Kingdom Hearts is an oddity.
It is an action role-playing game that is a crossover between two properties (Final Fantasy and the Disney universe) that do not seem that they would blend well together. However, game developers at Square-Enix have found a way to develop Kingdom Hearts into a joyous game that successfully fuses these two properties into an enjoyable game. With this latest release for Playstation 3, Kingdom Hearts 2.5 ReMIX, Square-Enix released a game with incredible value. This package includes two games, Kingdom Hearts II Final Mix and Kingdom Hearts Birth by Sleep Final Mix. Also, this game gives you the chance to view all of the game’s cutscenes as if you were watching them as a movie with Kingdom Hearts: Re:coded. What makes this game such a great value is that you get all of this content for $39.99. This is less than the typical price for a game, which usually is $59.99. For this review, I will mostly discuss Kingdom Hearts II Final Mix because I spent the vast majority of my time playing that facet of the release.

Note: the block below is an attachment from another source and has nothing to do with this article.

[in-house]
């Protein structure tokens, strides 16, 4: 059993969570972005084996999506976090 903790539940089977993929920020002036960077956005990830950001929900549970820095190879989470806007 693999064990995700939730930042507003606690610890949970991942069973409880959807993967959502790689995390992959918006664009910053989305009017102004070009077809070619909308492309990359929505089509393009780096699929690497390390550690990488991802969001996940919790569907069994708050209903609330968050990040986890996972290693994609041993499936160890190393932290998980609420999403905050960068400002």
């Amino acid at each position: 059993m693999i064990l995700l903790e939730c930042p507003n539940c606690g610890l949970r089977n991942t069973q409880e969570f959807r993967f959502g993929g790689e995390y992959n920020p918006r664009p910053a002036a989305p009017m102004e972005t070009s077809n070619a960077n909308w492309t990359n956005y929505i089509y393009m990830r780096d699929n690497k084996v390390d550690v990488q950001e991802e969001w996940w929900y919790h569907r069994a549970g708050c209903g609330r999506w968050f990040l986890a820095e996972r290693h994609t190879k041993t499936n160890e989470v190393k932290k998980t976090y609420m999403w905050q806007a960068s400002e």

The basic premise of Kingdom Hearts II Final Mix is that you play as Sora, a loveable young boy who teams up with Disney icons Donald Duck and Goofy to fight multiple enemies such as the Heartless and Nobodies who threaten each world you visit. Along your journey, you get to spend time in worlds that are based on a Disney franchise and team up with that movie’s protagonist to help vanquish the evil in their world. Some of the worlds you will have the opportunity of visiting are the Pride Lands of Lion King, Port Royal from the Pirates of the Caribbean: The Curse of the Black Pearl, and the Olympus Coliseum from Hercules. It is fun to interact and fight alongside classic Disney characters such as Simba, Captain Jack Sparrow, and Hercules. In addition to Disney characters, there are many favorites from the Final Fantasy universe that make an appearance in the game. However, the game does not do a great job of explaining who these characters are to people who have never played a Final Fantasy game. This may leave a player a little confused about their significance. Fortunately for those players, these instances do not occur that frequently. The developers of this game did a great job balancing the art styles of the Disney and Final Fantasy universes. For example, Donald, Mickey, Sora, and Goofy’s outfits take cues from each universe to create a style that is unique. One thing that I did enjoy was how Sora, Donald, and Goofy’s outfits would sometimes change to fit the motif of the world that they would visit. My favorite example of this is in the Nightmare Before Christmas level. As you can see in the screenshot above, their outfits fit the art style of that world but has a flair that compliments both franchises.